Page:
The important role of 3$^{rd}$ harmonic (X3) ECH in preventing low m/n MHD modes onset in TCV is reported. This has been clearly demonstrated in TCV, but up to a maximum plasma current so far (Ip=240kA) corresponding to $q_{95}$=3.6-4. This is also seen in Fig. 4, where the first phase at lower plasma current has a nice stationary ELMy H-mode with no significant MHD activity, contrary to a similar shot without X3 (64678). Note that the latter has a 2/1 mode stabilizing and the discharge recovers to high $\beta_N$ values (1.5-1.6s). The possible reasons for this plasma current/$q_{95}$ dependence on MHD activity prevention will be analysed. On the one hand, it is more difficult to influence the global q profile with electron heating at high total plasma current, on the other hand higher $I_p$ leads to higher density on TCV (relatively open divertor and no pumping). For example, in #64770, X3 absorption is around 15-20% in the first phase, 0.8-1.2s (Fig. 4) but reduces to less than 5% at the maximum current when the line-averaged density reaches 1.1e20 m$^{-3}$. Since significant density peaking is observed in these discharges, the central density reaches values above 1.6e20 m$^{-3}$, the cut-off density of the X3 heating sources. The density peaking itself can lead to a stronger electron temperature flattening and to plasmas more prone to instabilities. Gyrokinetic studies and density peaking predicted by quasi-linear analyses will be presented.

TCV time traces with the interval 1.30s-1.45s marked with dashed lines at $q_{95}$=3.2 and without significant MHD (for 64770 with X3). This corresponds to about 4-5 confinement times and one current redistribution time.

It is worth mentioning that no significant carbon accumulation has been observed so far, however dedicated impurity seeding experiments have to be performed. The role of ECH versus NBI heating will be discussed, in particular at lower plasma current where X3 is still absorbed and with regards to the effects on density peaking. The latter might be due to improved core confinement. In most TCV IBL cases $T_e$~$T_i$ due to the relatively high density. Note that the Greenwald fraction obtained on TCV is still below about 0.6 despite the new baffles, while AUG obtains discharges up to Greenwald densities.
In AUG, recent discharges comparing heating mix, pellets vs gas puff and nitrogen seeding essentially provided similar performances as previously observed (grey area in Fig. 3b). Only the lower collisionality cases seem to recover the ITER design performance (green points). These low density discharges rely on magnetic perturbation and are quite difficult to obtain without locked mode.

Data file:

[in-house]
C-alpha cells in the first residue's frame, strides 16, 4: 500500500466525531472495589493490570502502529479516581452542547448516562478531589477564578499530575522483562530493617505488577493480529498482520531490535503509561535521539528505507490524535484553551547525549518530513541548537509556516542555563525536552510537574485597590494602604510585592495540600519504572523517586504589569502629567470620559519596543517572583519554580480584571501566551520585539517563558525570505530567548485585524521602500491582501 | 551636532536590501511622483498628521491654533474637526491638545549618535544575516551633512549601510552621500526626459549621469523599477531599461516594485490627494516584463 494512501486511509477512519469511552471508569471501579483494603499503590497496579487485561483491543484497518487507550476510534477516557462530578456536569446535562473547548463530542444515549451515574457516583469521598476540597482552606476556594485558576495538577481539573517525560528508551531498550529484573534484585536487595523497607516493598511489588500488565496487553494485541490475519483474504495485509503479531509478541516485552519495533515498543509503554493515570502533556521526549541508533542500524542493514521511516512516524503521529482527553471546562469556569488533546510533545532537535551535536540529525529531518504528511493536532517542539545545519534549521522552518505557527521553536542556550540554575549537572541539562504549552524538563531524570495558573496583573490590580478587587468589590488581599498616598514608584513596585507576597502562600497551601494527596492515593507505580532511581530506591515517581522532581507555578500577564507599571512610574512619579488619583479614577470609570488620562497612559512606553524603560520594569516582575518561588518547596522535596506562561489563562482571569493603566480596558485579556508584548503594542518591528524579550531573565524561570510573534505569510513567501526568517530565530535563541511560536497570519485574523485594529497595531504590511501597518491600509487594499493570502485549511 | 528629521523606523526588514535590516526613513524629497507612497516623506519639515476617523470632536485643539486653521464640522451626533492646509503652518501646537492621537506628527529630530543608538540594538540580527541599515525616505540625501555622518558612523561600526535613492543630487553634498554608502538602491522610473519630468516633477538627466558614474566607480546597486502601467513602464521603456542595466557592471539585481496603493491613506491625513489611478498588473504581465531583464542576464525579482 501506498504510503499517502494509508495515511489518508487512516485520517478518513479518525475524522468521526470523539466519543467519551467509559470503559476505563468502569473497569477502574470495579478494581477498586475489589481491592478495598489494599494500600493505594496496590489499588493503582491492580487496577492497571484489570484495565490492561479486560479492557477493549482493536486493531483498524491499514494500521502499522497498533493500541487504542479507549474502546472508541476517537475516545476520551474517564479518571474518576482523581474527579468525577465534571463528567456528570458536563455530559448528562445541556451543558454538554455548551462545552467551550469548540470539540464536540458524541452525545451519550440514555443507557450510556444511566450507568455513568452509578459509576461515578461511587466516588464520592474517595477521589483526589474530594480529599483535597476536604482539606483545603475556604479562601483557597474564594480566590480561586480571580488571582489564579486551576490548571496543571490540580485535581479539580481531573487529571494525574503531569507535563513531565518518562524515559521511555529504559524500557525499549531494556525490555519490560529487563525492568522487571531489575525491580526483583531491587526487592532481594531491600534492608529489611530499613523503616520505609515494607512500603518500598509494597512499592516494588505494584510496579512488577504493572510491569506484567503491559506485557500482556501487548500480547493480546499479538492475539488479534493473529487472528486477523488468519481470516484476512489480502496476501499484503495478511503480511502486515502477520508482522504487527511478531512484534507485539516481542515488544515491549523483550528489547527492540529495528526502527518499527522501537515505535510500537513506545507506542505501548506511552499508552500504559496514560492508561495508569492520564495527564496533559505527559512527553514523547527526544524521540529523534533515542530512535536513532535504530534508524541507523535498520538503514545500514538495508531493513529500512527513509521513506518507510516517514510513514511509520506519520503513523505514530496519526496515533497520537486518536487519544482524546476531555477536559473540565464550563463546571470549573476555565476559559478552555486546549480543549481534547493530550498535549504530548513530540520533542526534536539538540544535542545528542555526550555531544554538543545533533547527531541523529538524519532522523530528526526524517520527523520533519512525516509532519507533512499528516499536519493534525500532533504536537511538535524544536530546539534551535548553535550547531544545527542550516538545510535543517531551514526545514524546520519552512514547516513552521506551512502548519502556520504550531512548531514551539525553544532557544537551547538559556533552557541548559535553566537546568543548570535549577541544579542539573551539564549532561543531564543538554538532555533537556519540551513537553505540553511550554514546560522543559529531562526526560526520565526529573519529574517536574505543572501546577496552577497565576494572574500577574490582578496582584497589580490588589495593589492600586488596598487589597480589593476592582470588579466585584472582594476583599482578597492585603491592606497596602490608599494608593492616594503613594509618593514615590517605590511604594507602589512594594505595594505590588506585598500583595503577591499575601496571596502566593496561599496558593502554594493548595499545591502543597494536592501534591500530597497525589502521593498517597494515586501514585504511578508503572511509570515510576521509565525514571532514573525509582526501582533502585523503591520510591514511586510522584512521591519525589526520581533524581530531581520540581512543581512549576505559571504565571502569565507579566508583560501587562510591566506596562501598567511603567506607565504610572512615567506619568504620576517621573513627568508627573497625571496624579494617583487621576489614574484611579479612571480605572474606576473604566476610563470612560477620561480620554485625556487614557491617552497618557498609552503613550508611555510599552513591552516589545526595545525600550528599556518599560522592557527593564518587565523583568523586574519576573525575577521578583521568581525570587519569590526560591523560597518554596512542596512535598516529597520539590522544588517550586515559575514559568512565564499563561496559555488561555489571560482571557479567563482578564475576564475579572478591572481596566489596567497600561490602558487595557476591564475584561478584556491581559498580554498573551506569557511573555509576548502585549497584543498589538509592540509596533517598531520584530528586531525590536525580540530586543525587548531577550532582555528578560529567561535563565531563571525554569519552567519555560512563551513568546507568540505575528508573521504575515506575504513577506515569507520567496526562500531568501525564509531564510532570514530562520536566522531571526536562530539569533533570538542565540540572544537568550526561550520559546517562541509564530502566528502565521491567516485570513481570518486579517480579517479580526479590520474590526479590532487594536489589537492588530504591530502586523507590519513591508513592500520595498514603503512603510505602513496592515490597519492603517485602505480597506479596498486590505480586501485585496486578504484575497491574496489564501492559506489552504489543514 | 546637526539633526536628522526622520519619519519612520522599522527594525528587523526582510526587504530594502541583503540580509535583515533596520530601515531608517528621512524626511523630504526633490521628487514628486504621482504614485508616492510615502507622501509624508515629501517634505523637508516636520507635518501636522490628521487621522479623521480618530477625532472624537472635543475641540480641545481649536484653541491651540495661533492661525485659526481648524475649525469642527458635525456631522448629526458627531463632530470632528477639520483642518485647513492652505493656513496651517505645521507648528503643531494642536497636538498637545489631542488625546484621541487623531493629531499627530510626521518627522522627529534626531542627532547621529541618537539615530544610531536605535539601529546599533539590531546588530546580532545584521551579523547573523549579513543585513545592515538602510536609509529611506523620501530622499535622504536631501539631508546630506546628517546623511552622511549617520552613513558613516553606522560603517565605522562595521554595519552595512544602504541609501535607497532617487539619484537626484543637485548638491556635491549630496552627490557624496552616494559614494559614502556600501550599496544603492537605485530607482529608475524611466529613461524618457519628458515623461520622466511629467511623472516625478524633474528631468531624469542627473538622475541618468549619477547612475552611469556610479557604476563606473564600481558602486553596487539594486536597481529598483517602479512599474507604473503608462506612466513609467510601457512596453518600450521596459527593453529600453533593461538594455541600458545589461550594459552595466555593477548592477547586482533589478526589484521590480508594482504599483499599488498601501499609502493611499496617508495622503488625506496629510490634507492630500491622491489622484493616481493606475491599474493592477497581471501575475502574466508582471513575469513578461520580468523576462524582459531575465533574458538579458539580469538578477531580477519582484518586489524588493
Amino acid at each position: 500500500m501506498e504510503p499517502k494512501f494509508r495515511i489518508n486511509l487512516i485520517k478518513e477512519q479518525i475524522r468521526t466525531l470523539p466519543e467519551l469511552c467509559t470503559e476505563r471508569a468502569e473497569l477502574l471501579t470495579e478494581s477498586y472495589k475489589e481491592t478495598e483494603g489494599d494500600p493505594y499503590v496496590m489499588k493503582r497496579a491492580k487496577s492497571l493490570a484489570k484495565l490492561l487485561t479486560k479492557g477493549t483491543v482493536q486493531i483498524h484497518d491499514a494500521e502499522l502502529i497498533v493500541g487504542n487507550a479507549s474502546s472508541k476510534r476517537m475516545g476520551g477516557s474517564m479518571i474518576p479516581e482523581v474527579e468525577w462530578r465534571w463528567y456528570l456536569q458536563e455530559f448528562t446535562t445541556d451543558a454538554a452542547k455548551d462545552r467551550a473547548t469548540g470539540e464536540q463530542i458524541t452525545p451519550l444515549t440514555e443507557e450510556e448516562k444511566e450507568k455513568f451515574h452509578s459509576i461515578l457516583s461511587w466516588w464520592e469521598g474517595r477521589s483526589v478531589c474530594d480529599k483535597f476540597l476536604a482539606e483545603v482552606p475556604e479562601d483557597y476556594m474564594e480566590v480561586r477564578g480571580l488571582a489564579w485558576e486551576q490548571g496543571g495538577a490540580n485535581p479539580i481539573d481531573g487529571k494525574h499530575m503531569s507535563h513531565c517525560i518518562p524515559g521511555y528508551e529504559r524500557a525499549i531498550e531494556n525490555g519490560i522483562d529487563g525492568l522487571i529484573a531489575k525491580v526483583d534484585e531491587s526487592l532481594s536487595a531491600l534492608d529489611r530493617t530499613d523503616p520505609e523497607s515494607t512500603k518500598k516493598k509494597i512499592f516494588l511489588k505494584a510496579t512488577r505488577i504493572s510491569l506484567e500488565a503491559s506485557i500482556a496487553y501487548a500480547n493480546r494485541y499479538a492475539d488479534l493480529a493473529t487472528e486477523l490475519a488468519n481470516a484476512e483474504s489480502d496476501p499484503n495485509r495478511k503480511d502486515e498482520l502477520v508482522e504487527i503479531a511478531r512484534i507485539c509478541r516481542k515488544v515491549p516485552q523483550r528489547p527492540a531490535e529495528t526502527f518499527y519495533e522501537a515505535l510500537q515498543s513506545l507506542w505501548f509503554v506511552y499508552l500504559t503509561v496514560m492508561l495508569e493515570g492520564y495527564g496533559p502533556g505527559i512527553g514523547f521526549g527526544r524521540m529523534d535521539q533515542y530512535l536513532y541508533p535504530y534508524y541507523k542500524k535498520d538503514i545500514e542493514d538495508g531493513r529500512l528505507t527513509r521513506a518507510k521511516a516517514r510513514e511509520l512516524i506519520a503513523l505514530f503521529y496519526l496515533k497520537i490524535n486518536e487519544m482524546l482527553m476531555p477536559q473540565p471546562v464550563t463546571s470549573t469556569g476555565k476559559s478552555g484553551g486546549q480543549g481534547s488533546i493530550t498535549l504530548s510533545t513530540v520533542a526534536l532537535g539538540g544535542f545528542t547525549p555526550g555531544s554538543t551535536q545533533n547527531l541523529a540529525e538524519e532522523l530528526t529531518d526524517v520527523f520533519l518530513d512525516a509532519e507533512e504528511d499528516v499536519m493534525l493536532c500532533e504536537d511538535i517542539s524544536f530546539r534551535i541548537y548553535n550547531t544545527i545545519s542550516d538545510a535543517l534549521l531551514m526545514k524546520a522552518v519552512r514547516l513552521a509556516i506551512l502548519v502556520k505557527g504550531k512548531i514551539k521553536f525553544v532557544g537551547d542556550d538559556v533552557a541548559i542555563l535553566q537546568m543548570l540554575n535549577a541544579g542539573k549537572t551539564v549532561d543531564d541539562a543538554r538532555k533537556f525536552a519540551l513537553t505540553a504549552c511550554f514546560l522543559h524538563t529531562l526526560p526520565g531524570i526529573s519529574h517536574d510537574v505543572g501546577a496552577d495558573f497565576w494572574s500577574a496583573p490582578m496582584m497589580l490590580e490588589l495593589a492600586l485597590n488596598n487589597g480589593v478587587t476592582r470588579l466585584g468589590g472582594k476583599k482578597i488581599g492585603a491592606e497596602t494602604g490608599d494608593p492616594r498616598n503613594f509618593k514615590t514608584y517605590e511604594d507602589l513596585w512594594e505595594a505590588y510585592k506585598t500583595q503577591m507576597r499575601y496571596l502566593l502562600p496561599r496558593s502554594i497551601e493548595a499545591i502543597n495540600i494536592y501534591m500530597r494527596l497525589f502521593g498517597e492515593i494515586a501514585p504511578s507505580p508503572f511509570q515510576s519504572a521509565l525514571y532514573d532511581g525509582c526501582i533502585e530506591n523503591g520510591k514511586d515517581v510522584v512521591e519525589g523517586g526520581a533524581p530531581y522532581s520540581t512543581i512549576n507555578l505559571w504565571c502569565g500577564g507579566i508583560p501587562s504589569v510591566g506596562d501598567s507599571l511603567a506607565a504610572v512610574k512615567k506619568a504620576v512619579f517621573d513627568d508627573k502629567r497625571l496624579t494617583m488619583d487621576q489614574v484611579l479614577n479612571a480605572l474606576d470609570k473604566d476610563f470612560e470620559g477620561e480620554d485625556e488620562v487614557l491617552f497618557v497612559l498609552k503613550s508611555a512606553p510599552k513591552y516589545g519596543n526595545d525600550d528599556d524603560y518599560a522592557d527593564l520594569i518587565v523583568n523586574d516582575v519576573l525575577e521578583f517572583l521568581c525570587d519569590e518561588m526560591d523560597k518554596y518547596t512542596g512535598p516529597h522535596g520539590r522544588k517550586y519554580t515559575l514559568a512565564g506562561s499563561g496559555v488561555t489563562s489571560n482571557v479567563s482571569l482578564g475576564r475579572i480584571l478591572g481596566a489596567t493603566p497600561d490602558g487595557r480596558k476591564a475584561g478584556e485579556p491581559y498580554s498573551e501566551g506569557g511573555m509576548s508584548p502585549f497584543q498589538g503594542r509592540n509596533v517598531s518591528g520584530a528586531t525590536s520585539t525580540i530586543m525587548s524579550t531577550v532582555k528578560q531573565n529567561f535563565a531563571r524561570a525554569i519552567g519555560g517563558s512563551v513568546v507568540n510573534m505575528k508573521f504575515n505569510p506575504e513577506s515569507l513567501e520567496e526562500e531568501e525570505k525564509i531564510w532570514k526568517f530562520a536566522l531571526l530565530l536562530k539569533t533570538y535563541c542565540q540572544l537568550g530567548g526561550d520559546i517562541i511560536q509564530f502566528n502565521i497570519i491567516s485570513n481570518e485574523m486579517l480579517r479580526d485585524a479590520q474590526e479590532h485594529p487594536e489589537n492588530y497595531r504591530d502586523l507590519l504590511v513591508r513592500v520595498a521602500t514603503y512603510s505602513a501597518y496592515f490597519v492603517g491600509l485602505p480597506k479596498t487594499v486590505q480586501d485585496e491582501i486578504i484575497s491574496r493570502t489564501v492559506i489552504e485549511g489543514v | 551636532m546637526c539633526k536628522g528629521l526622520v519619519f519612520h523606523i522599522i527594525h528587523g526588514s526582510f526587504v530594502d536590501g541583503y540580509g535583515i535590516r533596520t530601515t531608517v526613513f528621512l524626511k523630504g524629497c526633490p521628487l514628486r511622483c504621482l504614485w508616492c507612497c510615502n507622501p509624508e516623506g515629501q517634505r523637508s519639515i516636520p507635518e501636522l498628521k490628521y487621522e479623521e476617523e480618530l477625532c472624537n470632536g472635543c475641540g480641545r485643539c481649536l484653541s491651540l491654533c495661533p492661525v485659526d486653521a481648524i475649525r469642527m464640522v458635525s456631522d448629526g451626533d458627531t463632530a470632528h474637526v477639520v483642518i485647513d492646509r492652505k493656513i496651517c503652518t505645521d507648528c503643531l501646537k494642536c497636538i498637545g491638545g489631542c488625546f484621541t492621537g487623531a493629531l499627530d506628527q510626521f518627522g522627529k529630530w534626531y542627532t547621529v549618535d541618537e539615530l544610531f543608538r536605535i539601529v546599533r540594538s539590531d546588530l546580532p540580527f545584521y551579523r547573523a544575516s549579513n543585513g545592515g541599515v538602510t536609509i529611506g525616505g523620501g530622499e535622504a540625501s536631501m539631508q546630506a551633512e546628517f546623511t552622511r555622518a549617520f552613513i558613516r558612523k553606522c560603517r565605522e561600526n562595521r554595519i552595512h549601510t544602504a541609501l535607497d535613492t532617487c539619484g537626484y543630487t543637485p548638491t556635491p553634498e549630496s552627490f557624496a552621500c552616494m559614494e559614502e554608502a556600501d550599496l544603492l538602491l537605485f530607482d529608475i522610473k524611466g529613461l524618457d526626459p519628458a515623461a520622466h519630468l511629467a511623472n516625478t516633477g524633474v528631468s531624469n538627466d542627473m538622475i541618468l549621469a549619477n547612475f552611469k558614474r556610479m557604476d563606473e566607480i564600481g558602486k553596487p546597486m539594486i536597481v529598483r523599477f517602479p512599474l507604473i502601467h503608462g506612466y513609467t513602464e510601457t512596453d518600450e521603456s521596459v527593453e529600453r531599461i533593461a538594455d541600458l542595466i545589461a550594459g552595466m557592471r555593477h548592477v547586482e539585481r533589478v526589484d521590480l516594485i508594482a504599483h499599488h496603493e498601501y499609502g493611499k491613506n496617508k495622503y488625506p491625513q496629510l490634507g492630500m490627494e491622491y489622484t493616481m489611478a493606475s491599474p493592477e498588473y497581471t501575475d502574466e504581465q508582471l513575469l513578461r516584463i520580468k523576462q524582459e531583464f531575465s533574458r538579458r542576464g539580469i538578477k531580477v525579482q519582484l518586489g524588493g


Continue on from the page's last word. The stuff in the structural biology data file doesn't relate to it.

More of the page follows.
Finally, controlled ramp-down phases, including safe H-L exit, were tested with the IBL scenario on AUG, guided by simulations [6], and reproducible, safe and relatively fast ramp-down have been obtained, showing how a combined control of current ramp-rate, shape and power can be beneficial.

[1] A. C. C. Sips et al, Nucl. Fusion 58 (2018) 126010
[2] T. Pütterich et al, 2018 IAEA FEC, IAEA-CN-EX/P8-4
[3] A. Fasoli et al, Nucl. Fusion 49 (2009) 104005
[4] A. Merle et al, Plasma Phys. Control. Fusion 59 (2017) 104001
[5] I. T. Chapman et al, Nucl. Fusion 50 (2010) 102001
[6] A. A. Teplukhina, Plasma Phys. Control. Fusion 59 (2017) 124004

Country or International Organization Switzerland
Affiliation Ecole Polytechnique Fédérale de Lausanne (EPFL), Swiss Plasma Center (SPC), CH-1015 Lausanne, Switzerland

Primary authors

Olivier Sauter Thomas Pütterich (Max-Planck-Institut für Plasmaphysik) P. Bagnato (SPC-EPFL) Volodymyr Bobkov (Max-Planck-Institute for Plasma Physics) Yann Camenen (CNRS) Stefano Coda (CRPP-EPFL) Mike Dunne (IPP-Garching) Dr F. Eriksson (Chalmers University of Technology) E. Fransson (Chalmers University of Technology) Dr A. Karpushov (SPC-EPFL) BENOIT LABIT (Swiss Plasma Center (SPC) EPFL SWITZERLAND) Peter Lang (Max-Planck-Institut fűr Plasmaphysik) Mervi Mantsinen (ICREA and Barcelona Supercomputing Center) Dr Marc Maraschek (IPP-Garching) Rachael McDermott (Max Planck Institut für Plasmaphysik) Antoine Merle (Ecole Polytechnique Fédérale de Lausanne (EPFL), Centre de Recherches en Physique des Plasmas (CRPP), CH-1015 Lausanne, Switzerland) Ph. Neubert (IPP-Garching) Joerg Stober (IPP Garching) Wolfgang Suttrop (Max-Planck-Institut für Plasmaphysik) Dr M. Vallar (SPC-EPFL) Irina Voitsekhovitch (CCFE) Fabien Widmer (Aix-Marseille University) Matthias Willensdorfer (IPP Garching) TCV team (Ecole Polytechnique Fédérale de Lausanne – Swiss Plasma Center (SPC), Association Euratom-Confédération Suisse(EPFL) CH-1015 Lausanne, Switzerland) ASDEX Upgrade Team ( EUROfusion MST1 Team

Presentation materials